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All about Sister Wilhelmina Lancaster, the Saintly Nun Whose Body May be Incorrupt

All about Sister Wilhelmina Lancaster —

A small rural town in Missouri has received an influx of visitors this week after the body of a deceased nun named Sister Wilhelmina Lancaster was found with no signs of visible decay four years after being buried.

She died in May 2019. Four years later, the sisters decided to move her remains to lie underneath the altar in the convent’s chapel. However, when they opened her coffin, the sisters were shocked by what they found.

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Sister Wilhelmina Lancaster
Sister Wilhelmina Lancaster

Who was Sister Wilhelmina Lancaster?

Born Mary Elizabeth Lancaster in 1924, Sister Wilhelmina felt drawn to become a nun from an early age. Growing up in St. Louis, Missouri, her pastor, Fr. William Markoe, encouraged her to discern a vocation. Upon taking first vows, Mary Elizabeth took the name Wilhelmina in honor of her pastor.

After serving across the United States with the Oblate Sisters of Providence, Sister Wilhelmina left to found the Benedictines of Mary, Queen of the Apostles, in Scranton, Pennsylvania.

The order is rooted in the Rule of St. Benedict and consecrated to Mary in prayer and making sacrifices for priests. The Benedictines of Mary dedicate five hours a day to chanting the Mass and Divine Offices, offering prayers specifically for priests and for vocations.

In 2006, the order moved to Kansas City, establishing an abbey in 2010. Located 45 minutes north of Kansas City, the abbey sits in the unassuming countryside of rural Missouri, a peaceful location for a life of prayer and sacrifice.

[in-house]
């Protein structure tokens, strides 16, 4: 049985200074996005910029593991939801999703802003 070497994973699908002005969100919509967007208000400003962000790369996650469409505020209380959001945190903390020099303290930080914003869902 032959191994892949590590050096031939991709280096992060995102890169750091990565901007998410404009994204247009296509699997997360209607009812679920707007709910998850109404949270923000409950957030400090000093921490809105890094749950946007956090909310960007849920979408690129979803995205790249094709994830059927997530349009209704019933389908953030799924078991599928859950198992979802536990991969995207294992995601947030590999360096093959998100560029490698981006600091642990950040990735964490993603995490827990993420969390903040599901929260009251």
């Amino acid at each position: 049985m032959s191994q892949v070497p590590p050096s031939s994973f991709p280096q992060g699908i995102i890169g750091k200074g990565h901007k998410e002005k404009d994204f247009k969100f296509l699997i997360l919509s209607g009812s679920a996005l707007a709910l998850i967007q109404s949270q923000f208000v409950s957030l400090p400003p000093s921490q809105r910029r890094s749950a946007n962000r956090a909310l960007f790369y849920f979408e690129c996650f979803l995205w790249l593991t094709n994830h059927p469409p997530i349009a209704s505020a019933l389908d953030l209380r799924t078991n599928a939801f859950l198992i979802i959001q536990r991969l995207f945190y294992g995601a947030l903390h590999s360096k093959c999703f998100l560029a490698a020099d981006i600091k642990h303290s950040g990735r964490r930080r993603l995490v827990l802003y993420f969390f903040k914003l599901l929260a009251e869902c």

Sister Wilhelmina Lancaster

when did Sister Wilhelmina Lancaster died?

On May 29, 2019, at the vigil of the Ascension, with the rest of the community gathered around her singing Marian hymns, Sister Wilhemina said her last words, “O Maria,” and breathed her last. She was laid to rest in the abbey’s graveyard.

A week and a half ago, the sisters decided to follow the longstanding tradition of burying the bodies of founders and foundresses in crypts inside monastery chapels.

The incorrupt body of Sister Wilhelmina Lancaster

Upon digging up the grave, they found a decaying wooden coffin, subject to four years of water damage. Expecting to find bones and moldy fabric, the sisters were shocked to see what appeared to be a foot when they shined a flashlight through a crack.

“I thought I saw a completely full, intact foot and I said, ‘I didn’t just see that,’” said abbess Mother Cecilia, OSB. “So I looked again more carefully.”

To Mother Cecilia’s surprise, she found a fully intact body, preserved despite Sister Wilhelmina never being embalmed.

“There was just this sense that the Lord was doing this,” said Mother Cecilia. “Right now we need hope. We need it. Our Lord knows that. And she was such a testament to hope. And faith. And trust.”

Sister Wilhelmina Lancaster body 

Sister Wilhelmina Lancaster body

Currently, Sister Wilhelmina’s body lays in state in the sisters’ private chapel. On May 29, the sisters plan to have a rosary procession to the altar of St. Joseph, where her body will be placed in a glass box for pilgrims to venerate.

A traditional nun known for her piety and love for the Traditional Latin Mass, the Sister Wilhelmina has attracted a following of Catholics from across the Midwest, drawn to this Missouri rural town to witness the apparent miracle themselves.

The Church has yet to verify Sister Wilhemina’s case as an authentic incorrupt body and a formal cause for her canonization has not been opened.

Meanwhile,  Questions remain to be answered about whether an investigation will take place to examine her remains scientifically. In the meantime, many people want to know more about this woman who, at the age of 70, founded the order of sisters best known for their chart-topping Gregorian chant and classic Catholic hymn albums.

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Simon Kabutey
Simon Kabutey
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